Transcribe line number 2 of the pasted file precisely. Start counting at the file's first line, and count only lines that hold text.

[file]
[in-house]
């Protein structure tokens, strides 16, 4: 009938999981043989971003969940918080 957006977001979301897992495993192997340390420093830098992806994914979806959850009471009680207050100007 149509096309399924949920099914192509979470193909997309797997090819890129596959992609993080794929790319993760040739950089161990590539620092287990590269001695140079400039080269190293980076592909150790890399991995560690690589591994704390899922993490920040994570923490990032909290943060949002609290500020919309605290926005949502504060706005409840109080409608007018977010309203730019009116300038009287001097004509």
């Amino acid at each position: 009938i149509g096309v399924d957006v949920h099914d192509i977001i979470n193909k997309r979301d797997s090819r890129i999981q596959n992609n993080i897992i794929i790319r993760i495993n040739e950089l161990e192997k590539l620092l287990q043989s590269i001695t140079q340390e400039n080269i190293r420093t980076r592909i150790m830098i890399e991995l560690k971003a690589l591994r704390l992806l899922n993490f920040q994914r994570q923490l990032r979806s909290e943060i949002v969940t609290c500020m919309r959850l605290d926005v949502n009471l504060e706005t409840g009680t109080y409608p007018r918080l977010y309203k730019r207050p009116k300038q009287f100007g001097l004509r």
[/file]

């Protein structure tokens, strides 16, 4: 009938999981043989971003969940918080 957006977001979301897992495993192997340390420093830098992806994914979806959850009471009680207050100007 149509096309399924949920099914192509979470193909997309797997090819890129596959992609993080794929790319993760040739950089161990590539620092287990590269001695140079400039080269190293980076592909150790890399991995560690690589591994704390899922993490920040994570923490990032909290943060949002609290500020919309605290926005949502504060706005409840109080409608007018977010309203730019009116300038009287001097004509």